Leo’s needs and their ministration are in any case unremitting, and remorselessly squeeze out any room for self-doubt. The following morning the most mundane of tasks assumes landmark proportions in our small cottage kitchen. With his six pound weight perched on my lap, I cradle his head with my left hand and with my right push the sterilised rubber teat all the way in and tilt the plastic bottle of expressed milk up, and lift-off. Instinct kicks in and as his cheeks suck in and out with a rhythm that is automatic – the first bottle feed for Leo from his father.
It’s a tiny labour of love carried out simultaneously across the globe in any variety of circumstances by millions of mothers, fathers, carers and nurses – and yet here within these four walls we have a miracle, and I’m overwhelmed by a sense of the ineffable. As he feeds is eyes lock onto mine. They are ageless. At once I’m looking down through the generations and into the future, as if staring down along a hall of mirrors, and I can see us all. I see him, I see me, I see Ellie’s father, I see my dead father. It’s a trip.
From a more prosaic point of view, this is a small step for us all – for Ellie, of course, but for myself it is a giant leap forward into my coming life as an independent father. In terms of nursing and raising Leo alone and overnight in my own newly-secured flat down the hill in Brixton, this is a breakthrough.
More than anything, though, the bond between the two of us has grown deeper. When hungry he’s at his most frail, and if he can rely on me at his most dependent then I’m happy past expression – it is, in a peculiar way, the most exceptional form of flattery. Once fed he lies spent by the effort, slumped in woozy abandon like a tiny old man in an opium den, and as I cradle him I’m overwhelmed. Reluctant to let go or lay him down, I sit astonished at the strength of the feelings that now percolate inside of me.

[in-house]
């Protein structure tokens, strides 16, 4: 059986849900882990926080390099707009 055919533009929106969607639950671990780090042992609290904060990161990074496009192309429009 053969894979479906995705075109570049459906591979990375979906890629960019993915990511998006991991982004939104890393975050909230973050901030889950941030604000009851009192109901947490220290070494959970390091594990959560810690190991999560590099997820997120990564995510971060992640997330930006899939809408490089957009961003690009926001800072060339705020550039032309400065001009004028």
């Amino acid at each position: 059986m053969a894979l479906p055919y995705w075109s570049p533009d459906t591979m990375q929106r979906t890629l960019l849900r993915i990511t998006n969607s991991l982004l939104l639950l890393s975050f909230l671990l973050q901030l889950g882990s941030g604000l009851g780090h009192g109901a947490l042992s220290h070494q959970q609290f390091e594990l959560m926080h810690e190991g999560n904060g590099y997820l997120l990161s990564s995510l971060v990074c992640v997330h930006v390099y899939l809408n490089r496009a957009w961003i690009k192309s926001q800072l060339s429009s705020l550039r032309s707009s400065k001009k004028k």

But what are those feelings? I’d now happily give in to my inability to describe them with any degree of accuracy, so powerful are they now. ‘Humbling’ is the closest and most tangible my mental fumblings can get me to the realignment I feel within.
It’s said so often, and often so glibly, that your children are like ‘a part of you’. And yet it seems a feeble thing to say, falling so far short of the truth as it does. My right arm is a part of me, my liver is a part of me, and yet I’d happily be parted with either – though admittedly perhaps not with a smile upon my face. At this early stage at least, they are not so much a part of you or, indeed, separate from you so much as they are an extension of you, and you in turn an extension of them. As Leo struggles to get to grips with the mechanics of being alive, I breathe with him and will him on. At the risk of belittling the experience with a footballing analogy, I kick every ball for him. I love him fiercely.
In other news, as I sit in the kitchen with him sat on me, we’re told by BBC radio that there is now thought to be an increased likelihood of autism and other similar conditions being inherited by children of fathers over forty. My forty-two year-old brain takes note. It seems a twenty year-old father will pass on 25% of mutations as opposed to the 60% a 40-year old will hand down… Much to ponder as I wipe the milk from his chin. Regardless of my advancing years, I’m satisfied that Leo’s genetic inheritance would have contained no more or no less surprises unpleasant or otherwise had he sprung from my twenty year-old loins. And as well for him that he didn’t. But of what, I can’t help but wonder, will he be the son and heir?